US 6309606 B1
A device and a method are provided to efficaciously and rapidly separate human or animal cells of different densities from the dispersions which contain them, the device comprising an elongated chamber containing at least a first channel, one end of which opens on the inside of the chamber near the base and a second channel whose end opens in the chamber at a level corresponding to the top of the device, and wherein there is at least a third additional channel, one end of which opens at an intermediate level of the chamber; and the method comprises introducing a dispersion of such cells into the chamber previously filled with a liquid with increasing density gradient, followed by centrifugation and by recovering the distinct fractions of cells with different densities through at least one hole situated at an intermediate level of the chamber length.
1. A device for the separation of human or animal cells of different densities, from cellular dispersions in which they are contained, having a base and a top and containing an elongated chamber whose cross section decreases from the base towards the top of the device which contains at least a first channel, one end of which opens on the inside of the chamber near the base and the other end connectable to a pressurized liquid source and a second channel whose end opens in the chamber at a level corresponding to the device top, wherein there is at least a third channel in the device, one end of which opens at an intermediate level of the chamber length, and the other end opens outwards from the device and wherein near the base a flow deflector is provided to disperse evenly through the entire cross section of the inside chamber of the incoming fluid arriving from the first channel.
2. A separation method of human or animal cells of different densities from cellular dispersions which contain them comprising using the device according to claim 1, wherein a dispersion of a cell population is introduced into the chamber of the device previously filled with a liquid whose density varies from a maximum near the device base, to a minimum near the top, the device with cellular dispersion is subjected to centrifugation for the distribution of the cells into distinct fractions with differing densities, and after the centrifugation step the recovery of the distinct fractions takes place by introducing a very dense water immiscible liquid at the base of the device while simultaneously pumping a gas, at the same pressure an the very dense liquid, to the device top so that the layered cellular fractions inside the chamber are compressed and forced out through at least one hole situated at an intermediate level of the chamber length.
The invention concerns a device and a method which allow the efficacious and rapid separation of organic cellular populations of different densities, from the dispersions which contain them, said device comprising an elongated chamber whose cross section decreases from the base towards the top of the device and said method comprising the introduction of a dispersion of a cell population into said chamber of the device previously filled with a liquid whose density varies from a maximum, near the device base, to a minimum near the top, subjecting the device with the cellular dispersion to centrifugation and collecting the separated fractions by introducing a very dense water immiscible liquid at the base of the separator device while simultaneously pumping a gas at the same pressure as said very dense liquid, to the device top so that the layered cellular fractions inside the chamber are expelled through at least one hole situated at an intermediate level of said chamber length.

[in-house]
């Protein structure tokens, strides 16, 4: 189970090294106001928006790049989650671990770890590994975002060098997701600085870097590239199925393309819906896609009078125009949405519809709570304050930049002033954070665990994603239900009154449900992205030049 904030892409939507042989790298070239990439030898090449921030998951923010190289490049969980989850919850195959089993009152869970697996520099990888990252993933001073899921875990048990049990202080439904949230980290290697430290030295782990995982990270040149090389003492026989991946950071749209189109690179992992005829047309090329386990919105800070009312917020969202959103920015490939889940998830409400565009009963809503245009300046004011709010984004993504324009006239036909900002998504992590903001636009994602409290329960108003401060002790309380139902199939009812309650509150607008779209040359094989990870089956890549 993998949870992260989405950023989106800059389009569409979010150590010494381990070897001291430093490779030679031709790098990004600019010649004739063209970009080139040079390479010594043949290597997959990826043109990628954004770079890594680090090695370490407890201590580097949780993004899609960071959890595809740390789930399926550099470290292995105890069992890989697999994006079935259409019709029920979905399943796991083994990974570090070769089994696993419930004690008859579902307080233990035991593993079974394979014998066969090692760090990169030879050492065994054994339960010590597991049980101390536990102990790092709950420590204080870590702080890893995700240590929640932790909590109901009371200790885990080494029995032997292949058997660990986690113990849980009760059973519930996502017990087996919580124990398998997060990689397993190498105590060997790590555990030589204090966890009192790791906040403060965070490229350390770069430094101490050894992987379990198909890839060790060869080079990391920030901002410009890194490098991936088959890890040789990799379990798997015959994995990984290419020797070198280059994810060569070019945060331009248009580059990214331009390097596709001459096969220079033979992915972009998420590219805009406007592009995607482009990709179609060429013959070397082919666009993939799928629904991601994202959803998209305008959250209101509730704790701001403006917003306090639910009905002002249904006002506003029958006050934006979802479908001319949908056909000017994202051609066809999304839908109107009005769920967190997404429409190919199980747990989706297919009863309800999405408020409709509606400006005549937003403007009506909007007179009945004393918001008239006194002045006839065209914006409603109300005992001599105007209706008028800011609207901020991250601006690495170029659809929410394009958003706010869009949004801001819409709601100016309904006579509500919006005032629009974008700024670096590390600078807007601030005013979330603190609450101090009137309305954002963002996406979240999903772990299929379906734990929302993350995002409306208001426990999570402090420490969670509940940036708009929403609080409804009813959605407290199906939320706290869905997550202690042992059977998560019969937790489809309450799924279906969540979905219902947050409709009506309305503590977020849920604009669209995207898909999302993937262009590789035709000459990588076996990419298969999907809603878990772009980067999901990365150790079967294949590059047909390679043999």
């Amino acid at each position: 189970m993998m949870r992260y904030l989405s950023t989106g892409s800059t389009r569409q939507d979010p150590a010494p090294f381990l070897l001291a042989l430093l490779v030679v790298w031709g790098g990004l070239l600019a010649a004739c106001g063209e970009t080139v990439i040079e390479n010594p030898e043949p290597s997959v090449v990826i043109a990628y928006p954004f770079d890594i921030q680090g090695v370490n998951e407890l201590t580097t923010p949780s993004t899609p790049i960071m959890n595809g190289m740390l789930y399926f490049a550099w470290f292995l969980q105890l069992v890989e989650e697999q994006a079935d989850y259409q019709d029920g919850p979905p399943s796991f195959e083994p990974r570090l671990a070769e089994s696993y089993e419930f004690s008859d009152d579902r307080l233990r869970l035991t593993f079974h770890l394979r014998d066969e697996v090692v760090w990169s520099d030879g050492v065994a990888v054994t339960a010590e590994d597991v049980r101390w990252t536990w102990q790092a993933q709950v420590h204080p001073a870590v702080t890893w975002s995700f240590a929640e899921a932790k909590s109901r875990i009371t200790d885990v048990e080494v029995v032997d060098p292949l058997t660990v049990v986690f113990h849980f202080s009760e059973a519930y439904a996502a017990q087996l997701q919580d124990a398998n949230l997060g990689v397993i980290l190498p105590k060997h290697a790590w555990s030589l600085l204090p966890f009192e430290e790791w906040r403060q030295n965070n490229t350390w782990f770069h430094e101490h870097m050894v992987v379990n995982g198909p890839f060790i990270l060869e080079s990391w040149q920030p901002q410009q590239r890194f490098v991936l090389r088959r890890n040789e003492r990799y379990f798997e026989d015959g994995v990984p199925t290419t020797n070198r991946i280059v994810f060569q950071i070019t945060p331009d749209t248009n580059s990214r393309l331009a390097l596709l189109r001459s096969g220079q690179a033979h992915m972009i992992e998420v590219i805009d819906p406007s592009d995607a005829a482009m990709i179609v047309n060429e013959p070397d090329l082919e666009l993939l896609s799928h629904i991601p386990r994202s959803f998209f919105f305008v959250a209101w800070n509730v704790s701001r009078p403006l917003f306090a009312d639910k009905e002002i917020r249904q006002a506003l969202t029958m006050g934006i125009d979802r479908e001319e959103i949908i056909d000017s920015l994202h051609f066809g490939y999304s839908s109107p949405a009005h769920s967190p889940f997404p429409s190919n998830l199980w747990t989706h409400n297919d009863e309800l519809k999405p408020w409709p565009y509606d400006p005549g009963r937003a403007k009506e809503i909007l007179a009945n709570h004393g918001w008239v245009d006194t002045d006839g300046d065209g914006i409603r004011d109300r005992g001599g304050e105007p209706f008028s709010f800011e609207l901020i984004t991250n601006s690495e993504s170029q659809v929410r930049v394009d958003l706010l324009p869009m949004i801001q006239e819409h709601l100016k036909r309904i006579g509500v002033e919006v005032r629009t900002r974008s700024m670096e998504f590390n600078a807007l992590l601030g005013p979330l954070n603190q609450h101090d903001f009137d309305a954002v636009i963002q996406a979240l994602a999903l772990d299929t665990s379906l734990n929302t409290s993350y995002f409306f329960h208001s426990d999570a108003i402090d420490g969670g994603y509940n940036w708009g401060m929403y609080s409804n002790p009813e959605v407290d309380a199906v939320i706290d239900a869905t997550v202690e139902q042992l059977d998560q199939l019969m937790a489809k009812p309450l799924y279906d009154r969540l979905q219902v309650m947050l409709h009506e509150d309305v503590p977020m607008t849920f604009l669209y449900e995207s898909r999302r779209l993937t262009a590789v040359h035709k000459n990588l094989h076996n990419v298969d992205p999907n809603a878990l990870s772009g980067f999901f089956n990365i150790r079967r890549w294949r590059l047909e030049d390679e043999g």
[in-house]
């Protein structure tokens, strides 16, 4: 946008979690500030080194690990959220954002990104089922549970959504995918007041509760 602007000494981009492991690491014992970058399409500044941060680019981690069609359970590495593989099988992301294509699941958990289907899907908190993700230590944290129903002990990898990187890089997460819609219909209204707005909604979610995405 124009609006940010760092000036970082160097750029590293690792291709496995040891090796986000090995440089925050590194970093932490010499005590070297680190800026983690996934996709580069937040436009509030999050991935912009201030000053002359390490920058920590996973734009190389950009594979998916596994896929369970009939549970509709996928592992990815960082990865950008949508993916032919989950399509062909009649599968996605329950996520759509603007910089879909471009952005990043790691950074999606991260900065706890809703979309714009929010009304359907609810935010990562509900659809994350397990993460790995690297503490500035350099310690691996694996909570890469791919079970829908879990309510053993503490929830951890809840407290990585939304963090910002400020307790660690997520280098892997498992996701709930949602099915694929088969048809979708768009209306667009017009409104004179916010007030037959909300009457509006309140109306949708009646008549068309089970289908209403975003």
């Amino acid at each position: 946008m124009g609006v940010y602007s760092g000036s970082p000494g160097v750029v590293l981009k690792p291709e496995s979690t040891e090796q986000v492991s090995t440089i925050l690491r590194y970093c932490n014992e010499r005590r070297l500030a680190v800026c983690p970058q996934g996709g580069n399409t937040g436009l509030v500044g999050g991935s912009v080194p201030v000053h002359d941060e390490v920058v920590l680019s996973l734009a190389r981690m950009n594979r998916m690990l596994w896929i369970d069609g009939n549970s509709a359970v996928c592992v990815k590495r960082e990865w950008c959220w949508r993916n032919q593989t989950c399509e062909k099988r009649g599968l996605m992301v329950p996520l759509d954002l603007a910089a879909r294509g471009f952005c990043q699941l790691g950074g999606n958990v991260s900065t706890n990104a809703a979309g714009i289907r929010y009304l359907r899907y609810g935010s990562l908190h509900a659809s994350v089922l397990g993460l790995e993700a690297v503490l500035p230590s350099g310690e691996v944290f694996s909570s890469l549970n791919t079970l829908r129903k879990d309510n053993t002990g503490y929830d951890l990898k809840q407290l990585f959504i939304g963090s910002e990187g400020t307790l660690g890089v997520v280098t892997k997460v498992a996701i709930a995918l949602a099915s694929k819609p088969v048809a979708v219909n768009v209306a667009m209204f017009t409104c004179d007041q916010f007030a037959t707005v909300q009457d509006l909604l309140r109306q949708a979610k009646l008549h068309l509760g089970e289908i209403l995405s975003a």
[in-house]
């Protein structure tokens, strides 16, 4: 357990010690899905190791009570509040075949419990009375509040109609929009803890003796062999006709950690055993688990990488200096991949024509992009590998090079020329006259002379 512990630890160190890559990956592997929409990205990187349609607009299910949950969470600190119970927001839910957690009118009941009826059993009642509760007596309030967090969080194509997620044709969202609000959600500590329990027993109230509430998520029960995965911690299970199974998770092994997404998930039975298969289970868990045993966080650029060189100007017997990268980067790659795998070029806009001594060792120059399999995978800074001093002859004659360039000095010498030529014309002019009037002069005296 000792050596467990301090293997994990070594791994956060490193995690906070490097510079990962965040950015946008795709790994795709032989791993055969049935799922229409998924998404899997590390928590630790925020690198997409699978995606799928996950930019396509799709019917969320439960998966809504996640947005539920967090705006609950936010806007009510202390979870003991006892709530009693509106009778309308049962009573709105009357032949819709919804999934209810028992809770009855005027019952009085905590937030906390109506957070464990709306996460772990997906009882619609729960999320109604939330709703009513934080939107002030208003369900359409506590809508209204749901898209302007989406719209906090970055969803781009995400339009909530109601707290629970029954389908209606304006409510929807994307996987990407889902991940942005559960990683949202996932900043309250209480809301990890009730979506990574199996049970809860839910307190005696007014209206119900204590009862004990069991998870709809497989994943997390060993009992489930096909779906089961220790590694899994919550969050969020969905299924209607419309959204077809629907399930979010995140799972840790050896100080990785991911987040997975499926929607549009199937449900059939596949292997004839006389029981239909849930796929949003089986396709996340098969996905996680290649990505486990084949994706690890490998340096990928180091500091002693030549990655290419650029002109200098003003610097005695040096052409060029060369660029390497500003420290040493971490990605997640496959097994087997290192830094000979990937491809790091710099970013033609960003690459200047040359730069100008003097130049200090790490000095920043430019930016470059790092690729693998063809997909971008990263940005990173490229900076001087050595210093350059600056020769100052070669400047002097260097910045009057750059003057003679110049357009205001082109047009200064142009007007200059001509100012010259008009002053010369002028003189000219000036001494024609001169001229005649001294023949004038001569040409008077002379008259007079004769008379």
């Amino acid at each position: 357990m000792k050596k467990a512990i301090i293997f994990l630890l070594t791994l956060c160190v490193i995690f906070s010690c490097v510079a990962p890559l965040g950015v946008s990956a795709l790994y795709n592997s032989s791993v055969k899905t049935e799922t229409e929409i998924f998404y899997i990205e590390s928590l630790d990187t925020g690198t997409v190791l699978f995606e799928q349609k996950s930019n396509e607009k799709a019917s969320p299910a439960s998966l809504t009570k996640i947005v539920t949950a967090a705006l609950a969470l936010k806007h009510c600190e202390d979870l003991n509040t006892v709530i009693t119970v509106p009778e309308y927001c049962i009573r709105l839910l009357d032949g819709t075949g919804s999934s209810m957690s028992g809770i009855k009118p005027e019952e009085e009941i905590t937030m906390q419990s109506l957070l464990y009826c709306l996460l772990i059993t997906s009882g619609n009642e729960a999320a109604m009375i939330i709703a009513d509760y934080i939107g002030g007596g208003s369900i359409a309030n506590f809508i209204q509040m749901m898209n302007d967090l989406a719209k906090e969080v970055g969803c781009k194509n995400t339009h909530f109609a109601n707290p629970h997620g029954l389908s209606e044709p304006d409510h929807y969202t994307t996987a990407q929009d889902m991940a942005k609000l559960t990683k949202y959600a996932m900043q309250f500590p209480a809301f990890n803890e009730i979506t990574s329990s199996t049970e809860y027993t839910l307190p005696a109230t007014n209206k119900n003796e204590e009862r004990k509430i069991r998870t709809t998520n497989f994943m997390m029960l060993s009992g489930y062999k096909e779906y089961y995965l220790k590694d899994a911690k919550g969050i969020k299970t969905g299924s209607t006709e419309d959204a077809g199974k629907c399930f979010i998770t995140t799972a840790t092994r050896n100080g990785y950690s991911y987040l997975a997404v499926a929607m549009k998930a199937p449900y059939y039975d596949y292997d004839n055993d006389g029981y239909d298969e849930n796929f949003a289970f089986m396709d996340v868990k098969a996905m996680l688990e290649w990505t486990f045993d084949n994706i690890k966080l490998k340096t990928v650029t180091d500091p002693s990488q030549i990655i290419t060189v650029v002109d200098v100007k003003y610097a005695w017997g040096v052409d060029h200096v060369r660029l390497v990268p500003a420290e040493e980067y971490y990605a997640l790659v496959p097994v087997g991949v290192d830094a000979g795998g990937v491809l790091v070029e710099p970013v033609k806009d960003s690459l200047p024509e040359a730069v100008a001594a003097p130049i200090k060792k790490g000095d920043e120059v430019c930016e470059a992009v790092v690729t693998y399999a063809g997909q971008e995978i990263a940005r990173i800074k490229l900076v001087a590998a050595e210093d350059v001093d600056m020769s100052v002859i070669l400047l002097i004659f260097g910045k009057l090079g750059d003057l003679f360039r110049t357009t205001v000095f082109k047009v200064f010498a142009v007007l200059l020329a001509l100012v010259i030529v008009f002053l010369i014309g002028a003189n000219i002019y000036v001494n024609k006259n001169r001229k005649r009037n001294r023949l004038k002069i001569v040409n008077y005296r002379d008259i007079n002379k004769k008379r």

The invention refers to both a device and method for the separation of human or animal cellular fractions of different densities, from cell populations present in cellular dispersions.
It is known that human or animal cells have differing densities (generally between 1.04 g/cm3 and 1.1 g/cm3) and that each cell type has its own characteristic density.
It is also known that it is often important and necessary to separate differing cell types for possible concentration or purification of the same, from a dispersion of a heterogeneous population of cells. This is fundamental in making the biochemical and functional analyses possible on both normal cells and neoplastic populations.
The finer and more careful the separation of different density cells, and the more rapid is the separation operation then the data obtained will be equally good and useful, with consequent benefits to the practical procedure.
If one considers, for example, that certain types of cells are present in the blood or human tissues in extremely reduced quantities, it is evident that from their effective and rapid identification, the possibility of chemical, biochemical or medical intervention, otherwise impossible or only hypothetical, could follow.